Energy revamps Web site

The Energy Department has revamped its central Web site to better reflect the agency's core missions and highlight 'all the great work Energy is doing,' according to Rocky Campione, a senior policy adviser to DOE's CIO.

The previous site had 'been up for a few years. It was time for an overhaul,' Campione said. 'We think the new site is easier to navigate.'

The new site, unveiled earlier this month, features a set of 'Quick Links' that provide resources for parents, teachers and students. The consumer page, for instance, leads to details about tax credits for installing energy-efficient windows, doors, roofs and other home items.

The site also features individual pages for all 50 states, showing the activities, resident Energy offices and other information pertinent to each state.

To manage the site, the agency uses RedDot CMS version 6.5 from RedDot Solutions Corp. of New York. This content management system allows individual offices to update their Web information themselves. It also provides basic workflow, image management and site management functions for administrators.

For search capabilities, the agency deploys a search appliance from Google Inc. of Mountain View, Calif.,

The CIO's office started work on revamping the site last March, following a similar redesign that NASA.gov is currently undergoing.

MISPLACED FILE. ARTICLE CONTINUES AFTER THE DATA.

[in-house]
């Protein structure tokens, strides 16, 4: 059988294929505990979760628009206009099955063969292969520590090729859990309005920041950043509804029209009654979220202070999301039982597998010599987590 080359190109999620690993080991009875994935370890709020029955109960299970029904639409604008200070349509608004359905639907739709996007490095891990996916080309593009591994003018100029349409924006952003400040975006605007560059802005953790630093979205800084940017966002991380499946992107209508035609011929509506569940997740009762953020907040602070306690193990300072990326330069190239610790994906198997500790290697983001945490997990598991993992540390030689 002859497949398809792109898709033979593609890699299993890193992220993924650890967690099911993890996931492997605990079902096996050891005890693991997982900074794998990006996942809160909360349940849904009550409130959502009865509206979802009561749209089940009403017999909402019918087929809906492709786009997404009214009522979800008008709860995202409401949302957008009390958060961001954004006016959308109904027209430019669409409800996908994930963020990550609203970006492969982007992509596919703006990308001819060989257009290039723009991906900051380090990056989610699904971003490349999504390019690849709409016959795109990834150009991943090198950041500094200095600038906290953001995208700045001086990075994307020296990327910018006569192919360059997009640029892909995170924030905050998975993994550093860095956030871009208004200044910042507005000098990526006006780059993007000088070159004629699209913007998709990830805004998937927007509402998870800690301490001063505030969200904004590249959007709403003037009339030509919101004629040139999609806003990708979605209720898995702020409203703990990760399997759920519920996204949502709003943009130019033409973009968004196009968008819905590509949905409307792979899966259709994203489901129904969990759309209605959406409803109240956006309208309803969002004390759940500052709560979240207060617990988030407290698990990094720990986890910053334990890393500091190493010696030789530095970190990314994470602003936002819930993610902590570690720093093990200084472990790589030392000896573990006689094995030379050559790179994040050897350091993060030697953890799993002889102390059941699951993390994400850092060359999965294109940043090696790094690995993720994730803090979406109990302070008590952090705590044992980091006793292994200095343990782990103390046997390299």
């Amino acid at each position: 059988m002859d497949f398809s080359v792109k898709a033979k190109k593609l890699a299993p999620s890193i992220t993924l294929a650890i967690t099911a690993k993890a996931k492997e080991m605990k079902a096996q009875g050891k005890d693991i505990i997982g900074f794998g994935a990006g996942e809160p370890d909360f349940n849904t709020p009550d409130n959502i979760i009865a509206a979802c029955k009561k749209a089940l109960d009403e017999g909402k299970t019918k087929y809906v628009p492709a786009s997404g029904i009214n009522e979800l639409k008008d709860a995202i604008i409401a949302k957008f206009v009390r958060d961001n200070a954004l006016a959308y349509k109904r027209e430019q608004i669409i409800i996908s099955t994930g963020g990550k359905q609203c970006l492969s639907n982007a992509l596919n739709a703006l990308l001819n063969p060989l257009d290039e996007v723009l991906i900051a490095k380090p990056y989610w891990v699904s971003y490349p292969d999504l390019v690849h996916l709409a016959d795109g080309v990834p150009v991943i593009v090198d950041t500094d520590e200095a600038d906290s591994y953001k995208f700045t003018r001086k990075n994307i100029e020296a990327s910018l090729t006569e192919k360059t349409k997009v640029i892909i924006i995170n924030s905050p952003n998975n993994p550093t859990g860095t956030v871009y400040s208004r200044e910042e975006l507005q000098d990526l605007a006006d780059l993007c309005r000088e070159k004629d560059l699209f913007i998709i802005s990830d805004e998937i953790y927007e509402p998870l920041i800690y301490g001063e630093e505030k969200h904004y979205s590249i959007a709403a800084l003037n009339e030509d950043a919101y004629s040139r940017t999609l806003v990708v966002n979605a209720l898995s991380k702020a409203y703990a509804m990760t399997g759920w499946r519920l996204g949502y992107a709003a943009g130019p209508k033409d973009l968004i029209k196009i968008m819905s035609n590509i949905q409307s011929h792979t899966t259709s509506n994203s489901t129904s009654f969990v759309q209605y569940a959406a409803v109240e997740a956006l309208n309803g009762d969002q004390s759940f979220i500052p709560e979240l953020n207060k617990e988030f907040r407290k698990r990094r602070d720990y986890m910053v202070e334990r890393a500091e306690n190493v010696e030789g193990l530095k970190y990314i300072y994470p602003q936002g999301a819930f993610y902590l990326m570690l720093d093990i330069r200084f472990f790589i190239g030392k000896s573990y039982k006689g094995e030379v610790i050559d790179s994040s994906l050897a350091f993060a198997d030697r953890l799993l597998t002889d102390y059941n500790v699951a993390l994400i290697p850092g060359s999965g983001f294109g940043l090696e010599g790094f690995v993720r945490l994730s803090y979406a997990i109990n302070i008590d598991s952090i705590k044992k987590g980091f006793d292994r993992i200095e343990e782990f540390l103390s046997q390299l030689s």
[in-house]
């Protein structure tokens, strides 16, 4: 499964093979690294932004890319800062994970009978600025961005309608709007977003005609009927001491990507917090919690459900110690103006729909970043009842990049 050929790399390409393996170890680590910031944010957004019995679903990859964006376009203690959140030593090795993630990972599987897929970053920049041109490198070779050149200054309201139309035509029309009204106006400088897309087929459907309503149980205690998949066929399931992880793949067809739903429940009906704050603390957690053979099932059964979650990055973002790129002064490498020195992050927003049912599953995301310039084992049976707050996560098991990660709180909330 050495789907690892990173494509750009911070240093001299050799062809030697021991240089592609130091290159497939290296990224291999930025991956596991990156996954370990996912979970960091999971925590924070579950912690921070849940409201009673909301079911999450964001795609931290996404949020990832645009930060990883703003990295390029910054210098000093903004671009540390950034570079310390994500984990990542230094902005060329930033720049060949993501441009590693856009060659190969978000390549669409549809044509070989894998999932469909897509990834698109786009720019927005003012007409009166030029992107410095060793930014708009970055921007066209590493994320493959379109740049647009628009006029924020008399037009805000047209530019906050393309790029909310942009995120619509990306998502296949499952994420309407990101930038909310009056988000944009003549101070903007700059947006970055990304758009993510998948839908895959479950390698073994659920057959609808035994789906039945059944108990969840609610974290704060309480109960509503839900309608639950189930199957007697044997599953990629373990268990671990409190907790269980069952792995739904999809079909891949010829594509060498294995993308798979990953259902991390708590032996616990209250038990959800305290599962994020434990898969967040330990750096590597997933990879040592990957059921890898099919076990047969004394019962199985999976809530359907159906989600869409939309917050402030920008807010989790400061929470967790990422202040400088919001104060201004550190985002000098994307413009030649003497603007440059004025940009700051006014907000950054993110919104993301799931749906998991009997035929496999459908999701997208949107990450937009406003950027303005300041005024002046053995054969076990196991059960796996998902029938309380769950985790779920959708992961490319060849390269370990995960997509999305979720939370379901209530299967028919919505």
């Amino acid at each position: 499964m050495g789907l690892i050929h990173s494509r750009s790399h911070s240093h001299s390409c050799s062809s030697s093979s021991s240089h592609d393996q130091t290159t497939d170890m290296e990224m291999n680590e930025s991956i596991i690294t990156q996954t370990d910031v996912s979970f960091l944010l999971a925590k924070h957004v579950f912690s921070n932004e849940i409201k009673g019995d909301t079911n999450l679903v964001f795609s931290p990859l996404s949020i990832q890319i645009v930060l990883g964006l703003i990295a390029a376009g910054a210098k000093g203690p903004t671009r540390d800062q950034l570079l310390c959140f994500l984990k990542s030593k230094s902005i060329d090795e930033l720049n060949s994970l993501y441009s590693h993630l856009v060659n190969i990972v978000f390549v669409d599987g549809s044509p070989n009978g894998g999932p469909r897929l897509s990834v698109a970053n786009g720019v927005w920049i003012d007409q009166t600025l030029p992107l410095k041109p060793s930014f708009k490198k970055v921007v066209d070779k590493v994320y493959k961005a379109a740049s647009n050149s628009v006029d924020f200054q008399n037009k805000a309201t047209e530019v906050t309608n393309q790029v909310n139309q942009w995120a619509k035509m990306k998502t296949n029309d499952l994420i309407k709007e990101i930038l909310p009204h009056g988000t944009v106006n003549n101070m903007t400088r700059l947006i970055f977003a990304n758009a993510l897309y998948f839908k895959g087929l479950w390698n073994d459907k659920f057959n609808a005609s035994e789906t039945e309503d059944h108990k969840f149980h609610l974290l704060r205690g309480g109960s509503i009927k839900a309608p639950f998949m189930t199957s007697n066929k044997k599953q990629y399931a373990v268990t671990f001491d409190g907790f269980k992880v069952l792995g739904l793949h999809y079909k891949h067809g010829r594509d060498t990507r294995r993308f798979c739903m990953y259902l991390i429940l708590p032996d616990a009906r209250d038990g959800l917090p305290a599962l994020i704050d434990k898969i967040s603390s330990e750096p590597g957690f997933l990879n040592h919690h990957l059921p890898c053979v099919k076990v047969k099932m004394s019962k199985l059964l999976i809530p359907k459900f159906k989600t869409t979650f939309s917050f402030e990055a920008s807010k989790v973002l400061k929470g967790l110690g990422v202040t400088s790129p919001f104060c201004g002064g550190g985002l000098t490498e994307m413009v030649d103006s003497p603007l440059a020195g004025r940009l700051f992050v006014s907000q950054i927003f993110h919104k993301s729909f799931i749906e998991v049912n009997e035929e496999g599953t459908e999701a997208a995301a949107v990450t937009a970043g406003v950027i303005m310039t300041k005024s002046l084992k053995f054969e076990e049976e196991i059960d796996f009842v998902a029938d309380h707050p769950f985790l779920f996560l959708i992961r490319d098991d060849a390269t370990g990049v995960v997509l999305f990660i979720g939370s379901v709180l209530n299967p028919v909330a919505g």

'We did look at the NASA model, and looked for practices we could benefit from,' Campione said. Like NASA's effort, the Energy CIO office is encouraging other department offices to use the newly redesigned home page as a template for their own sites, which would foster a similar look and feel across the Energy.gov domain.

About the Author

Joab Jackson is the senior technology editor for Government Computer News.

Featured

  • Records management: Look beyond the NARA mandates

    Pandemic tests electronic records management

    Between the rush enable more virtual collaboration, stalled digitization of archived records and managing records that reside in datasets, records management executives are sorting through new challenges.

  • boy learning at home (Travelpixs/Shutterstock.com)

    Tucson’s community wireless bridges the digital divide

    The city built cell sites at government-owned facilities such as fire departments and libraries that were already connected to Tucson’s existing fiber backbone.

Stay Connected